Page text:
Kellogg School finance faculty examine the recent market volatility
note: This story reflects events as of April 11, 2008, when
Kellogg World went to press.
credit crunch began with bad news last summer about higher-than-expected
default rates among a risky segment of mortgage borrowers.
The situation was unfortunate, especially for those who might
lose their homes. But observers saw little cause for alarm,
since subprime mortgages were considered a relatively small
part of the economy, and some defaults were expected.
then, the dominoes have fallen. AAA-rated bonds that were
backed by many of those defaulting mortgages suddenly weren't
such a good investment. Large, esteemed investors took heavy
write-downs and became skittish about risking their own capital.
Home prices slumped to pre-2005 levels; retail sales growth
slowed; and the stock market fell nearly 15 percent off of
last year's record highs.
Add to the
mix recent Federal Reserve action to facilitate JPMorgan Chase's
fire-sale purchase of investment banker Bear Stearns for $2
a share (subsequently revised to $10), and what looked like
a hiccup now has the earmarks of something more troubling.
problem in the market wasn't about subprime loans; it was
that everything — all asset classes — were becoming
very expensive," says Deborah
Lucas, the Donald C. Clark/Household International Professor
in Consumer Finance. "The situation grew out of a large increase
in markets' willingness to bear risk for years. At the time,
the economy was flourishing, and professional investors became
more and more risk-tolerant while looking for higher returns."
Many of those high-risk, high-return investments
didn't pan out, which is to be expected. "Anyone who was around
the subprime market knew this was the riskiest segment, they
knew to expect defaults there," says Arvind
Krishnamurthy, the Harold Stuart Professor of Finance.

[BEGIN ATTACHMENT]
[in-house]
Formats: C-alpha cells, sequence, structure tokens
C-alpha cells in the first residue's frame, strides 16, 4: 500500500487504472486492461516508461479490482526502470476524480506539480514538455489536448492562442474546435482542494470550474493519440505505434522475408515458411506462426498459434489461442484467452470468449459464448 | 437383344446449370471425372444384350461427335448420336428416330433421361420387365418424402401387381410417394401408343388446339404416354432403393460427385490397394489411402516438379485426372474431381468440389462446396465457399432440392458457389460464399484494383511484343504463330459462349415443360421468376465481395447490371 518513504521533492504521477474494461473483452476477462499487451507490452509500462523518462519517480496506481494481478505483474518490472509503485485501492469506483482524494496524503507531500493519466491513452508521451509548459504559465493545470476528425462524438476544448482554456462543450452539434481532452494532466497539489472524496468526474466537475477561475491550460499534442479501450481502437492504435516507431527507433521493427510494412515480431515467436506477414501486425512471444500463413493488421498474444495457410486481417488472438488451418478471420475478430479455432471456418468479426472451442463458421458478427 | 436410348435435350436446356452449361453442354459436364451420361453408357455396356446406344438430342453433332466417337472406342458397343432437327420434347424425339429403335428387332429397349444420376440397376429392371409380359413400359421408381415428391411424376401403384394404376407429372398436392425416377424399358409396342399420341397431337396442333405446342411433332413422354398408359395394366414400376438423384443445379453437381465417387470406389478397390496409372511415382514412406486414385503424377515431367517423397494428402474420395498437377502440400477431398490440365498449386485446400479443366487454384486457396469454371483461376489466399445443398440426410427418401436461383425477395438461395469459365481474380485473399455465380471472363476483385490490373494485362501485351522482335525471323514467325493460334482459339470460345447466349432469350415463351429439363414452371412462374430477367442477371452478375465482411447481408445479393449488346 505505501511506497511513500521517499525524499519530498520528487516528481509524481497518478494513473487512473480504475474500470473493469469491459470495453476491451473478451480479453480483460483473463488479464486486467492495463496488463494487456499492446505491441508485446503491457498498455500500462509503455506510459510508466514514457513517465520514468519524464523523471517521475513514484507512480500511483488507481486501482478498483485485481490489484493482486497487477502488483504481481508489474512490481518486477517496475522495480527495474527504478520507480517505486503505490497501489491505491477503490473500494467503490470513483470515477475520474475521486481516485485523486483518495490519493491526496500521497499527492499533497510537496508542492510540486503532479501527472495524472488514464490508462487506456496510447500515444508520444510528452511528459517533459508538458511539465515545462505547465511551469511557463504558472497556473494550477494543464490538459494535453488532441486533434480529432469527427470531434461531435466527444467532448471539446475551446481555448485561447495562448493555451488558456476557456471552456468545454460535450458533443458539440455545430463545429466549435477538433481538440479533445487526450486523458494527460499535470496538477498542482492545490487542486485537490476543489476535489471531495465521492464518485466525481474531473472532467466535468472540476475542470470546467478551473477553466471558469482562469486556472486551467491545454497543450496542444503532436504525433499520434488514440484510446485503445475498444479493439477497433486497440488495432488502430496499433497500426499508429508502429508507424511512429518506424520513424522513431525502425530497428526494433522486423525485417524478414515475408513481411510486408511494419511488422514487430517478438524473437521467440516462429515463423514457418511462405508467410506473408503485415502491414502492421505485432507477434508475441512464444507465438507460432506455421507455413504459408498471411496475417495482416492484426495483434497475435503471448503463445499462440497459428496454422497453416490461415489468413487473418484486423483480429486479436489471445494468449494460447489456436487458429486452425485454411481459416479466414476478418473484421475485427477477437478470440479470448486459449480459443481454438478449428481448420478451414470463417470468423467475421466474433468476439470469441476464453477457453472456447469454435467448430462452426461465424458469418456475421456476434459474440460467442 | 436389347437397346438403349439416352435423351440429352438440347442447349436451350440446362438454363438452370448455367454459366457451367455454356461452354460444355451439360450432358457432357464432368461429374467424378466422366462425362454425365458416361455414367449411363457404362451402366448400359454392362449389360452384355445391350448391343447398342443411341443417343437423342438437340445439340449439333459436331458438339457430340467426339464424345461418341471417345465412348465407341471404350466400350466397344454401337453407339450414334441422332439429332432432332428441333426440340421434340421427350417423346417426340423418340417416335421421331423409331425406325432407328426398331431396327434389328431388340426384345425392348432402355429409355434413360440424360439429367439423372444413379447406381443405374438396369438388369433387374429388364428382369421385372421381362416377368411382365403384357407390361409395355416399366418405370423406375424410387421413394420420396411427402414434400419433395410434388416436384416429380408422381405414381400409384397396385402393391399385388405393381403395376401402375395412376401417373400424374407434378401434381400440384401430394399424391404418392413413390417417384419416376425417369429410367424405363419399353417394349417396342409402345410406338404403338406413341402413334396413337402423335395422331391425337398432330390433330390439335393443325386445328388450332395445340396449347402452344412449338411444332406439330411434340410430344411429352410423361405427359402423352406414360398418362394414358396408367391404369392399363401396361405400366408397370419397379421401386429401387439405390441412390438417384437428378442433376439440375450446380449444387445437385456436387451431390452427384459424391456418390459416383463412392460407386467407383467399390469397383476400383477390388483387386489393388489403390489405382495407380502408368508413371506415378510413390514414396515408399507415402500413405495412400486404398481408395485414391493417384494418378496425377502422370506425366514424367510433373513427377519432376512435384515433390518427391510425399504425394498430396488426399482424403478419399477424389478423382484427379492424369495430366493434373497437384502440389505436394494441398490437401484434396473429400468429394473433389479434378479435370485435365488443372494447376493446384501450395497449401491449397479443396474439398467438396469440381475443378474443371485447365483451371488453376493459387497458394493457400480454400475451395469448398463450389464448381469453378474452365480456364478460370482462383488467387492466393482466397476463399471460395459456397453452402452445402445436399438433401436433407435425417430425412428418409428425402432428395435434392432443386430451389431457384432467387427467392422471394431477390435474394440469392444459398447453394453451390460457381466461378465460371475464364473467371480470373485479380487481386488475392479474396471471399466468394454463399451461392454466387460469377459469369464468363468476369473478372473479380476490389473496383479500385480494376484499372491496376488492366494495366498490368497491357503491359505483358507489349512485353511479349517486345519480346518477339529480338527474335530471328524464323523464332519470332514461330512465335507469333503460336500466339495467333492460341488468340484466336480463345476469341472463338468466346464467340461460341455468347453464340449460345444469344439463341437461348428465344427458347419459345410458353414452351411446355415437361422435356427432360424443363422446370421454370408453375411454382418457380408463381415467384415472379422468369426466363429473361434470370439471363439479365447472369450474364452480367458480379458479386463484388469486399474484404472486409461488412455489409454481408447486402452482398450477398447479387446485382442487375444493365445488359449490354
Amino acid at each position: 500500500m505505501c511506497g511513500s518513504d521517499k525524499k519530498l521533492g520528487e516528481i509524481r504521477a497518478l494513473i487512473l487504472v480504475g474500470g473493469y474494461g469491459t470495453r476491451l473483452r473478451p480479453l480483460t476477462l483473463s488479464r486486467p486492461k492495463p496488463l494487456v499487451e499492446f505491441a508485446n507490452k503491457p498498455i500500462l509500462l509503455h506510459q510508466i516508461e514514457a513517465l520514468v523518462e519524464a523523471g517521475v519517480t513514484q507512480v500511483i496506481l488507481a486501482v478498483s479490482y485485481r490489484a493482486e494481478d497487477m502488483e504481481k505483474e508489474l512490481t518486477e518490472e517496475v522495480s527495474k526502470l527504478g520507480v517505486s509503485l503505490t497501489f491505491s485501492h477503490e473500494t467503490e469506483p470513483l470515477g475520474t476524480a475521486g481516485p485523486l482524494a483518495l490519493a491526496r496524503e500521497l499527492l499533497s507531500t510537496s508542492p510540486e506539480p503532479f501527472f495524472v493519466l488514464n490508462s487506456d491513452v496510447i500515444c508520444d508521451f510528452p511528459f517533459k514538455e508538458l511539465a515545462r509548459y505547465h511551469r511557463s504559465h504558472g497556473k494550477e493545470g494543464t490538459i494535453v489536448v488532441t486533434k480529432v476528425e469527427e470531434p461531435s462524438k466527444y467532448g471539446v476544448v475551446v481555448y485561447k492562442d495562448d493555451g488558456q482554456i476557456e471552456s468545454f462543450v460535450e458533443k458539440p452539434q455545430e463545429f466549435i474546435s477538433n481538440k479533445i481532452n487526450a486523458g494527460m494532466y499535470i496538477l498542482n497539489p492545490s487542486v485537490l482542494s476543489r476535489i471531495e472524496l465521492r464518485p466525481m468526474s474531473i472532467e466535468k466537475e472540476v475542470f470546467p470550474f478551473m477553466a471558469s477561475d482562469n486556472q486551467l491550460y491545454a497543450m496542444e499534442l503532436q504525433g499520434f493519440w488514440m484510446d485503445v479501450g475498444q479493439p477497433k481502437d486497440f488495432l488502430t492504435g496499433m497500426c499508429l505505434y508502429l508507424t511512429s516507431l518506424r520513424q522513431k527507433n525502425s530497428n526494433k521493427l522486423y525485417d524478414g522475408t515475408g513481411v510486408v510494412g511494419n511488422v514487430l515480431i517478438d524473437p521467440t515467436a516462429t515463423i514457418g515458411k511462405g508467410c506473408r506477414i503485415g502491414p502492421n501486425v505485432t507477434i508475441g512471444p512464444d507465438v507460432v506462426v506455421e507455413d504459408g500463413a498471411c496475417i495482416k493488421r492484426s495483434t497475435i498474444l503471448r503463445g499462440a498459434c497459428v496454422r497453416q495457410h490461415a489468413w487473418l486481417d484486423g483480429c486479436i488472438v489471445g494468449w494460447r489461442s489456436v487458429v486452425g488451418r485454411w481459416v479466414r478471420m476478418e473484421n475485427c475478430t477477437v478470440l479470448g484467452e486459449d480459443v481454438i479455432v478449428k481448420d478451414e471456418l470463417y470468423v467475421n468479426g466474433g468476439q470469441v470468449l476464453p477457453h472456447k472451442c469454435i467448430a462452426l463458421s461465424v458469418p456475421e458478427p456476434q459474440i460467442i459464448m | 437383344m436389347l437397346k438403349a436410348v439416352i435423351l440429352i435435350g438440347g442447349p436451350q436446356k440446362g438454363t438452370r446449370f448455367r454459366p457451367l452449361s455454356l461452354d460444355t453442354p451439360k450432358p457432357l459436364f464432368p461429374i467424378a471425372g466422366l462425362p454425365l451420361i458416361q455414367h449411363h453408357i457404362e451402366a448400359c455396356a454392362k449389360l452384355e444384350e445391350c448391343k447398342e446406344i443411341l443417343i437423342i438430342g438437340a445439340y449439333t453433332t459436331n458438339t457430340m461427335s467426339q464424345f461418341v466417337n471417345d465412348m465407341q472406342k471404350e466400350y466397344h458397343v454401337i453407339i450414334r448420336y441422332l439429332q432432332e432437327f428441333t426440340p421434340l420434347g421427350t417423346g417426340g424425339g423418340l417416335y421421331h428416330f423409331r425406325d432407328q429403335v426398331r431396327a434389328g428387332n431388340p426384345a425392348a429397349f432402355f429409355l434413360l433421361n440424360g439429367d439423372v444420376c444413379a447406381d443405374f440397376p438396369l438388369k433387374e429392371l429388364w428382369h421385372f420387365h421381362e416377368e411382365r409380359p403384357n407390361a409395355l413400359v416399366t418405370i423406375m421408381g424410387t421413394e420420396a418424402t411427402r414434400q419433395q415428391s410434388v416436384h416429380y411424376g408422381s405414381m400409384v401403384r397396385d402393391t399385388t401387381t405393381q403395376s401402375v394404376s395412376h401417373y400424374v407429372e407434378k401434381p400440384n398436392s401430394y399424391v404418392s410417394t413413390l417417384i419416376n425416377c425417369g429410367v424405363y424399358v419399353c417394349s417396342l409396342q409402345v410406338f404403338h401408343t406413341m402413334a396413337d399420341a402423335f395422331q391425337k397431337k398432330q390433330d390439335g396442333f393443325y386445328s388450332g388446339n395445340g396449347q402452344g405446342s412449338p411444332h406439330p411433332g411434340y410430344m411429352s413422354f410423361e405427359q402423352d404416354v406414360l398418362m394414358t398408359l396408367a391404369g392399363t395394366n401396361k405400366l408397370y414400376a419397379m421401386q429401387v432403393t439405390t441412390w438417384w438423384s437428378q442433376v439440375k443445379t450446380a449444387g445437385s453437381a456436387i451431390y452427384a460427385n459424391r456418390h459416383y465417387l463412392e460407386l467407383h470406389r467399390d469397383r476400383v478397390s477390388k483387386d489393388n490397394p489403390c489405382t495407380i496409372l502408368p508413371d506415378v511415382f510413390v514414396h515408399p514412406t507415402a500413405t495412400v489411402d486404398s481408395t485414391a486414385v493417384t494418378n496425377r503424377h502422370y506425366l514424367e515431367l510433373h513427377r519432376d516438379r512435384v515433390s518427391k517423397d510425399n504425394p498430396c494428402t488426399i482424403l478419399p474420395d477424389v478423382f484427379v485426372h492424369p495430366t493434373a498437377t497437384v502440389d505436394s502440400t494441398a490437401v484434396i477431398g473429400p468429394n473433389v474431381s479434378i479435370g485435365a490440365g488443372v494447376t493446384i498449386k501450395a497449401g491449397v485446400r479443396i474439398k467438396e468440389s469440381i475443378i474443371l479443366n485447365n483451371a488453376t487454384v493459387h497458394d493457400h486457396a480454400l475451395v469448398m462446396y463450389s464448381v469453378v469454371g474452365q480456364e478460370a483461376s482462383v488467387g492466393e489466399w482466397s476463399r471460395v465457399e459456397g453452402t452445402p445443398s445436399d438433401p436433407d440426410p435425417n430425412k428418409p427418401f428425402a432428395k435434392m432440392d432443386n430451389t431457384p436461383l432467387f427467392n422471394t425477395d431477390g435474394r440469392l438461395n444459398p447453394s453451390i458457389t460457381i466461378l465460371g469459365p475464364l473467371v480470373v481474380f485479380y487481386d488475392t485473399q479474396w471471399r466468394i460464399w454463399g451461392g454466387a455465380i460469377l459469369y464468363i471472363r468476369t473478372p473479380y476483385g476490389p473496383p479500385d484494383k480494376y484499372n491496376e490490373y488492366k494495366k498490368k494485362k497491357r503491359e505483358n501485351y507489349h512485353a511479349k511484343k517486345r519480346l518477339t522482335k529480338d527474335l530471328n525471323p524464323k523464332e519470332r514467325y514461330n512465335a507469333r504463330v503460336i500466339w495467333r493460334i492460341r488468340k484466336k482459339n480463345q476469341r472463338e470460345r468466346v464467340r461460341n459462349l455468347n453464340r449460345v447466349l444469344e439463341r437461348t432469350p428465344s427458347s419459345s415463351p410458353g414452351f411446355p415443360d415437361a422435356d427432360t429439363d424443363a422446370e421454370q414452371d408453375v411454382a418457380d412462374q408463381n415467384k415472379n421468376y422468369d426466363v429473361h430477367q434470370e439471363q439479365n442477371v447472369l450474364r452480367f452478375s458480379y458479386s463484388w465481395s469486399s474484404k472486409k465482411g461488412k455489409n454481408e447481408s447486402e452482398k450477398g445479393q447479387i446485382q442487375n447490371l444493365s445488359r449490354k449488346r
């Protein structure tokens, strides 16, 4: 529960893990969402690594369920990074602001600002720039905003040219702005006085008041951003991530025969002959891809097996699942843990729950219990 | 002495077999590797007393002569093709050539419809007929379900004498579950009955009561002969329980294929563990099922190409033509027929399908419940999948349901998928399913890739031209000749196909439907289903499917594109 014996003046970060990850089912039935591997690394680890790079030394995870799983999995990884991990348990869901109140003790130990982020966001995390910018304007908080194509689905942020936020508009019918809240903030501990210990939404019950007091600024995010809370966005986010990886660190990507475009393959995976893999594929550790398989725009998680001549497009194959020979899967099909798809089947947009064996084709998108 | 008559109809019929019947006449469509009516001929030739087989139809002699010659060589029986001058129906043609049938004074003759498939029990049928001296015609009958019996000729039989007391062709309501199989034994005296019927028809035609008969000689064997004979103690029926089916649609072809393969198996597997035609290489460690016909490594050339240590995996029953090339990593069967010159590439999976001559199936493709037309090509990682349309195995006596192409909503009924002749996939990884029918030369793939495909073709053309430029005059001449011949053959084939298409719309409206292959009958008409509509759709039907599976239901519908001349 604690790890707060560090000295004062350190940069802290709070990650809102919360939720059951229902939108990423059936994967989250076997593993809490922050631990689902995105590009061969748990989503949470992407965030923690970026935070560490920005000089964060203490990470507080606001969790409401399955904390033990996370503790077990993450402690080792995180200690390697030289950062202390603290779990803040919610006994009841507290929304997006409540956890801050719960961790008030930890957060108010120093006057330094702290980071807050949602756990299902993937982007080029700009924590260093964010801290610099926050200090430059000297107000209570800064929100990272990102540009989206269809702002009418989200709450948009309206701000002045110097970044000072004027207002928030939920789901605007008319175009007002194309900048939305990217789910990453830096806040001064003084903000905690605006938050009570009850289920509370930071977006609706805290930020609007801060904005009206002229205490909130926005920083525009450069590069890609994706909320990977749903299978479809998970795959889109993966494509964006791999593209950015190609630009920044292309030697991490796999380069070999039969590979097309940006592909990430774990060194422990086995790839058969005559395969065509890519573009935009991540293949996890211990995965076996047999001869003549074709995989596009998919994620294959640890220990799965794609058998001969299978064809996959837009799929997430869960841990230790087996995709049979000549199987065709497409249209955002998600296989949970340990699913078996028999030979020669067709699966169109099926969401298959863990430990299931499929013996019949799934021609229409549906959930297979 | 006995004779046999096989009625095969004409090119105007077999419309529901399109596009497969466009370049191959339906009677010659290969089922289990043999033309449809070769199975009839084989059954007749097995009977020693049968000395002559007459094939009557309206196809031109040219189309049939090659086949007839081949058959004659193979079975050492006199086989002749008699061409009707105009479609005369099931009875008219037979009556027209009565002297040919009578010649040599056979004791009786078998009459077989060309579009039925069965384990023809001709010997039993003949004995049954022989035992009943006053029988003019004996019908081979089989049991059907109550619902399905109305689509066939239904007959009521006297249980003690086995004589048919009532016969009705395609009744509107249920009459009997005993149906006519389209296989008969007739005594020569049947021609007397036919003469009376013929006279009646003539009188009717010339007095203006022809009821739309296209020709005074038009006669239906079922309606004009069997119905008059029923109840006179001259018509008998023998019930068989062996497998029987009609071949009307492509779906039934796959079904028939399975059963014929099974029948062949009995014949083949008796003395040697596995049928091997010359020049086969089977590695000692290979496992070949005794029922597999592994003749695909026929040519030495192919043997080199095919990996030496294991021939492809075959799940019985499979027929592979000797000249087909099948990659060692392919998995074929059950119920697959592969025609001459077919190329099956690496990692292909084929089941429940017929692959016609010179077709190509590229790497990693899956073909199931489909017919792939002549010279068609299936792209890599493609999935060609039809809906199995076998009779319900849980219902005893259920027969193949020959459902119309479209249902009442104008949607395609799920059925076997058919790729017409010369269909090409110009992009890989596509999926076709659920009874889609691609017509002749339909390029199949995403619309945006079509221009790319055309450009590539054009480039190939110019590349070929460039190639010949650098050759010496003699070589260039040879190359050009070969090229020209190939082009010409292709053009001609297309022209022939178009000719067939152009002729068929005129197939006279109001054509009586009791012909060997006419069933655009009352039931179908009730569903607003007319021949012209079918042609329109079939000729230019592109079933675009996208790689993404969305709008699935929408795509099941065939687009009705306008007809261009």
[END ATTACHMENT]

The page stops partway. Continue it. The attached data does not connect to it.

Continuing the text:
"The puzzling thing was how something so small can have such
a big effect. It seems that general uncertainty, rather than
defaults among a certain group of borrowers, was the key in
setting up the crisis."
that were partially backed by subprime mortgages slumped,
that uncertainty kicked into high gear. "If subprime mortgages
hadn't been securitized, people would have said 'These mortgages
are just riskier than we thought,' and this would be a small
crisis," says Professor of Finance Jonathan
Parker. "But they were securitized, recommended, reprocessed
and sold as significant portions of AAA-rated securities.
When those underperformed, people called into question the
entire rating system, and they became suspicious about all
Some observers believe that this credit crunch is
uncharted territory because of the relative newness of mortgage-backed
securities, the losses by established investors in an unfamiliar
market, and the increasing interconnectedness of economies
around the globe. But Kellogg professors see parallels to
present situation bears some similarity to the financial crises
common in the late 19th and early 20th century," says Sergio
Rebelo, the Tokai Bank Professor of Finance. "During those
periods, reduced confidence in a few banks often spread throughout
the financial system, leading to liquidity shortages and credit
sees an analogy in the Eastern European financial crisis a
decade ago. "The real crisis occurred in Russia, but other
developing economies with no fundamental problems in their
economy saw foreign capital exiting," Parker said. "It was
contagion, like what we're seeing now. People thought, 'If
this happened in Russia, it could happen in other developing
economies,' and so people pulled out their investments in
Closer to home, Krishnamurthy
sees a parallel to the 1990-1991 U.S. recession. "You had
drops in real-estate values and losses in the banking sector,